At the moment, Jack’s company doesn’t have a brand or a brand position. He can’t bank on selling his shirts based on the quality, since anybody can utilize print-on-demand companies and get the same quality of material. He can’t bank on superior design, since he’s not investing in quality designers. And he definitely can’t bank on people buying his clothes just because they’re Gumball clothes. Nobody knows of or recognizes Gumball. Jack’s business plan seems doomed from the start.
So what can Jack do to propel his company towards prosperity? Revamping his approach to his brand would be a great start. He’s going to want to determine his brand position.
What Is A Brand Position?
A brand position is whatever makes you different from your competitors.
Let’s look at some fashion brands that have nailed the positioning game. Jimmy Choo can sell his most “affordable” shoes at $500. That’s because his brand is built on quality. He markets towards people who believe that the price of your shoes reflect your status. Kate Spade handbags follow the same suit. In fact, most name-brand designer lines start with quality and innovation. Then people start to associate them with the higher class. After that, they’re willing to pay top-tier prices to own a name-brand product.
Now this doesn’t mean that your brand position has to be offering better quality than your competitors. Many brands are positioned in the opposite corner. Look at any dollar store, and you have a brand that positions themselves of affordability and convenience. In other words, they sell things cheap, and they’re never hard to find.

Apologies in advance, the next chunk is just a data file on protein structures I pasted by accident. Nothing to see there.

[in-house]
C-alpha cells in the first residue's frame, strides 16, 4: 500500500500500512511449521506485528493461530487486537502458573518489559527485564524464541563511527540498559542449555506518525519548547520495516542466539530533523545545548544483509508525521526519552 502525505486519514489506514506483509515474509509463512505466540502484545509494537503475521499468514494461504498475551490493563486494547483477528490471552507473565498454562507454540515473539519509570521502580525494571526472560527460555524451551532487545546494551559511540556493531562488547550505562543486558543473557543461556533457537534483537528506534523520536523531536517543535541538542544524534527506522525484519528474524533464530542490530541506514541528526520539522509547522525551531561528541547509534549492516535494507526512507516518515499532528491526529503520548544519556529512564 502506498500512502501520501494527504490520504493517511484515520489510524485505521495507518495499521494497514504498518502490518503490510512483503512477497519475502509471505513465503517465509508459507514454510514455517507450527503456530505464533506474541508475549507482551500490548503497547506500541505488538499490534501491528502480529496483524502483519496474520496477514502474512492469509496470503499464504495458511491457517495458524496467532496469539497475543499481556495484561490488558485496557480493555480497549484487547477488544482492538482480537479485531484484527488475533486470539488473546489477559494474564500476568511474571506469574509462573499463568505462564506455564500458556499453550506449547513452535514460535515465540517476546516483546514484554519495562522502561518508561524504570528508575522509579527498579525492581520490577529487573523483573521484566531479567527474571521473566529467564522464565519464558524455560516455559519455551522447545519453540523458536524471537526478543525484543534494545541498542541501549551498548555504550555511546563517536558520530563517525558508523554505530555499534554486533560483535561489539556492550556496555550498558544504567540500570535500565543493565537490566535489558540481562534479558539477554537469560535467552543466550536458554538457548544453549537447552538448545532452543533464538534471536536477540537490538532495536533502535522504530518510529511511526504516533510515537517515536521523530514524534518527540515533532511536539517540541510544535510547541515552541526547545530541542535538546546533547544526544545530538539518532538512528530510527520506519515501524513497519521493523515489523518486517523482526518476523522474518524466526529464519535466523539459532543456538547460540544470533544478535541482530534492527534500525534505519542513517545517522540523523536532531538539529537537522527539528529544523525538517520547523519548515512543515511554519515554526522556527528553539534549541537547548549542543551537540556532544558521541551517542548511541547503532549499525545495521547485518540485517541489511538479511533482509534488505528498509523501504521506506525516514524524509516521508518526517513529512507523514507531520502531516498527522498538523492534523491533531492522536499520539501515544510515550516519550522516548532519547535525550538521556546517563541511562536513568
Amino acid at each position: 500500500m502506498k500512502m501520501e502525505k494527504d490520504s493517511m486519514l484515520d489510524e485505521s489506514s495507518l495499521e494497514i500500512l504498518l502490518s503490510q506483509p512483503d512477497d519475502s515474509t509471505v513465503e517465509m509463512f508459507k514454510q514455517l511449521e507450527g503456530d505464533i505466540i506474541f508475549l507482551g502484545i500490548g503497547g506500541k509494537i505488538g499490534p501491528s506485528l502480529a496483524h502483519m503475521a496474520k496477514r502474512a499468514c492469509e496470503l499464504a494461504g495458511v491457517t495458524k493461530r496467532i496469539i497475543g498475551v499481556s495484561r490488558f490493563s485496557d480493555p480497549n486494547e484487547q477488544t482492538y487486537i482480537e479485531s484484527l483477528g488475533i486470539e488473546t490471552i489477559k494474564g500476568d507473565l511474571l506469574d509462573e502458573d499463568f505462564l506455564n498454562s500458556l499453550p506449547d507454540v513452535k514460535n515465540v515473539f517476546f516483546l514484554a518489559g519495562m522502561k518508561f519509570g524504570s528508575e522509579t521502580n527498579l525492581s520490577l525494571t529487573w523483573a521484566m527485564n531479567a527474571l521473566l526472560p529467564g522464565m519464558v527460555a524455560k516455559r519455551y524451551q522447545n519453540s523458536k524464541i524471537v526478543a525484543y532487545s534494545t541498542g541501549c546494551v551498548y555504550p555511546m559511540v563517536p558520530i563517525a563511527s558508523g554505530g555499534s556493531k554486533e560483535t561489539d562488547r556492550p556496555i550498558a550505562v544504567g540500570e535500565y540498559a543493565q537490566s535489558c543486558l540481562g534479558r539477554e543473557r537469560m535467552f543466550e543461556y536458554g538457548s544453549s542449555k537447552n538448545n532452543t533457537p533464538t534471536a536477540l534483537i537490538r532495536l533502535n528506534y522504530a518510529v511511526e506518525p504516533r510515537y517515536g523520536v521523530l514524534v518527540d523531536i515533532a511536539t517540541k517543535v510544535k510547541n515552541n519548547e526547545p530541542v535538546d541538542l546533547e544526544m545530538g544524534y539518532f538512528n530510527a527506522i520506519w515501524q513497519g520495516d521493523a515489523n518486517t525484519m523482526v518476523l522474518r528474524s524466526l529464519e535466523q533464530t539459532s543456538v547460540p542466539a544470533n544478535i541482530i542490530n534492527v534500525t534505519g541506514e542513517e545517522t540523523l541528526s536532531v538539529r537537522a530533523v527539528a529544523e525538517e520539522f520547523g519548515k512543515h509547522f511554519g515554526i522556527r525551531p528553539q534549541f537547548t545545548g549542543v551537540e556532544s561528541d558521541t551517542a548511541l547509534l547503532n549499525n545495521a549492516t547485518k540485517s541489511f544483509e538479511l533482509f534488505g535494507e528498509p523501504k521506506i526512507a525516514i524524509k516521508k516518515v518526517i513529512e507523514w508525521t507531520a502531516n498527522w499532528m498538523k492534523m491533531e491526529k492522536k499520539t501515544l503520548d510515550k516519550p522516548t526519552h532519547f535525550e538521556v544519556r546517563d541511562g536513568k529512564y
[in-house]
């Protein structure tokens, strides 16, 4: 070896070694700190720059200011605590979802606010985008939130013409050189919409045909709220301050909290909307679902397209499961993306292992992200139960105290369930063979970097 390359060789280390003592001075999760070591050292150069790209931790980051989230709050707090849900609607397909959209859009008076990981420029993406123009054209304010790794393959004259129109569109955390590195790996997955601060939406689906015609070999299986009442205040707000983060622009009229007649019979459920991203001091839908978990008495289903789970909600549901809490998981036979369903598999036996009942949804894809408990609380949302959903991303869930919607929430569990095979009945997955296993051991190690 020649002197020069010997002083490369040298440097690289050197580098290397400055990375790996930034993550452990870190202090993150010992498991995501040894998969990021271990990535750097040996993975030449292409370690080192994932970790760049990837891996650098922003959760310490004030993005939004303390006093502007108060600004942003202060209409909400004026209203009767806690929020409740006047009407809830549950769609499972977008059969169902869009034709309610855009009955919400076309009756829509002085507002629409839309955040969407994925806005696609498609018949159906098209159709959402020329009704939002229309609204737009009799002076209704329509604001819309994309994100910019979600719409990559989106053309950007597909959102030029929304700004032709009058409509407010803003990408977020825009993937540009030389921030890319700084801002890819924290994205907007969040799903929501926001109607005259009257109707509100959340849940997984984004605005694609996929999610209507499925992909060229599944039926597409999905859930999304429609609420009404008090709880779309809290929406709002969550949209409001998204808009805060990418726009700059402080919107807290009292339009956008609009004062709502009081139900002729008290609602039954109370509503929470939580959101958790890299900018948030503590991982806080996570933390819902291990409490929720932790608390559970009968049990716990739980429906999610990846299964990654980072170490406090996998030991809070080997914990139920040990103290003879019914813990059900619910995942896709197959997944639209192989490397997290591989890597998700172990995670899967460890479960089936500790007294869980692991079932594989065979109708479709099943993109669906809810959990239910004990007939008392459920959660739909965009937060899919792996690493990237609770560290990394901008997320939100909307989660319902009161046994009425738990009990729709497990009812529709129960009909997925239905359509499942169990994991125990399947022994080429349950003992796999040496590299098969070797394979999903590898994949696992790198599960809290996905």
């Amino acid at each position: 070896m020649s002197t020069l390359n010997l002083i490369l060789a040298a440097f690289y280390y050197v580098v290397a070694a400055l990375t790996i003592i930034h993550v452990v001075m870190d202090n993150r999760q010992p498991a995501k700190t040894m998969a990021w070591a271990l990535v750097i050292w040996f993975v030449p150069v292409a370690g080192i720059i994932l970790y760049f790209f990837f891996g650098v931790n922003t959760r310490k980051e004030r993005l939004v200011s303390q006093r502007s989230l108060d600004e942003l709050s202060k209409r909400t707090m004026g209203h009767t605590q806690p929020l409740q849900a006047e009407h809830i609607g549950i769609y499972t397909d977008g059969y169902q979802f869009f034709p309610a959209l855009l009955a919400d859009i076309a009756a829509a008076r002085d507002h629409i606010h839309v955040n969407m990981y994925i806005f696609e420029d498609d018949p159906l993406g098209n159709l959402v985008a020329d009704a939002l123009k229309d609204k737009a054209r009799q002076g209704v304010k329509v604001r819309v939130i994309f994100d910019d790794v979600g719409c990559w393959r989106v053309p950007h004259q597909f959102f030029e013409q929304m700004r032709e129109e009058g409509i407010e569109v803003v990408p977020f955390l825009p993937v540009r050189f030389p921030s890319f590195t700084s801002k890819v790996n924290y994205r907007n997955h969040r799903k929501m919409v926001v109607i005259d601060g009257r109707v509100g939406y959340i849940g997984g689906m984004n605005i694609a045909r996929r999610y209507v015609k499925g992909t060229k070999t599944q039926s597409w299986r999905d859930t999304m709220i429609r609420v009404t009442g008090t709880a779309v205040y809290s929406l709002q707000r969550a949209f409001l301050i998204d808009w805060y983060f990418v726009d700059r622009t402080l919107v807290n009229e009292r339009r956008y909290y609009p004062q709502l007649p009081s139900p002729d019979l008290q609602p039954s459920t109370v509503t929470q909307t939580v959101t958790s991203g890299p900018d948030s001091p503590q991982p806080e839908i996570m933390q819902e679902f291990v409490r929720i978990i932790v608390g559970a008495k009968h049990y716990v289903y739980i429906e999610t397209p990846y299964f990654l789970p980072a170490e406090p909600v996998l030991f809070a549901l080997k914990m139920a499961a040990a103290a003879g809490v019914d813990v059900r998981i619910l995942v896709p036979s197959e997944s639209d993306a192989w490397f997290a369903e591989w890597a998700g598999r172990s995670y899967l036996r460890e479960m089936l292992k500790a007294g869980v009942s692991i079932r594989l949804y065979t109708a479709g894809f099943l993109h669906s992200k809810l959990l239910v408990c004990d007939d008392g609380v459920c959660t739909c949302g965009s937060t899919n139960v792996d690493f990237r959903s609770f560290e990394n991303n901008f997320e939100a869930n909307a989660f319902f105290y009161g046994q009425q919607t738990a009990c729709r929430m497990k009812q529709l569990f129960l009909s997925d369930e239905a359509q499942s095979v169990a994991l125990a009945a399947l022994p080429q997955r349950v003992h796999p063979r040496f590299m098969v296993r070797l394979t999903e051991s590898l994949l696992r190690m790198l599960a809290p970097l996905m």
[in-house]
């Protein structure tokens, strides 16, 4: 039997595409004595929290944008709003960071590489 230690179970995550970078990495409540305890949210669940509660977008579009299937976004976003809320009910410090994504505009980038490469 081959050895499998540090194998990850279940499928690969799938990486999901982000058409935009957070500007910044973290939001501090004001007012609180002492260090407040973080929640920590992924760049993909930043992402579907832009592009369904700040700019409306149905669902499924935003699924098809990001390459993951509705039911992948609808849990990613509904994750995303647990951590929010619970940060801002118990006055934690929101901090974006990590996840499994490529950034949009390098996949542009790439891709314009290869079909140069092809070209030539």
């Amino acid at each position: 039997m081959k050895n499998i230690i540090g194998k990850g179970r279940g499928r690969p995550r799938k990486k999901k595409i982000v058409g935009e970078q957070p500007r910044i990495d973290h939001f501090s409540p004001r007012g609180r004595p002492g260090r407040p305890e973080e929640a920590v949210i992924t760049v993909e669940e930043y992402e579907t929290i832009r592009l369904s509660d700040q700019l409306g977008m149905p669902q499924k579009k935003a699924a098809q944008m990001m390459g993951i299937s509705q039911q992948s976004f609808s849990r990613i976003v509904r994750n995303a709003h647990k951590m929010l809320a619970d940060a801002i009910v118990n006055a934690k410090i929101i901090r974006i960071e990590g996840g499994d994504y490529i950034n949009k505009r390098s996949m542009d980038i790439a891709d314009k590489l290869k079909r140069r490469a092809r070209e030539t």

Even the retail monster, Walmart, has a similar position. They’re tagline explains it perfectly: “Save money. Live better.” They’re telling us that we can expect affordable prices for things we need that will improve our life.
A brand position can be a range of things, but in a nutshell should be the defining factor of why someone should choose you over your competitor. Apple and Microsoft are life-long rivals, and they both rely on brand positioning to bring consumers over to their side. Apple wins in the positioning game, though. They do an excellent job of teaching people to associate Apple products with innovation and superior technology. And because of that, they also have achieved the name-brand status of people paying more just because they want an Apple product.
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So let’s circle back to Jack’s situation. At his current pace, he’s going to end up with a business that is unsustainable. In order to right the ship before it sinks, he could look at some of his future competitors and see what path they took to end up where they are. Should he want a clothing line like Supreme or Nike, he’ll need to start with quality and grow a strong base of committed customers. If he wants to head in a different direction, he might try designing clothes that inspire new trends, or create clothes that are innovative, hyper-functional, or solve a common problem. Or, he might realize that his sense of fashion doesn’t translate into building a clothing line and he’d be better off starting another business that better utilizes his skills.
Hopefully you’ll walk away with a better understanding of what a brand and brand position is, as well as its importance. Next week, we’re going to further explore how brand positioning can relate to small businesses, and how to discover what your brand position is!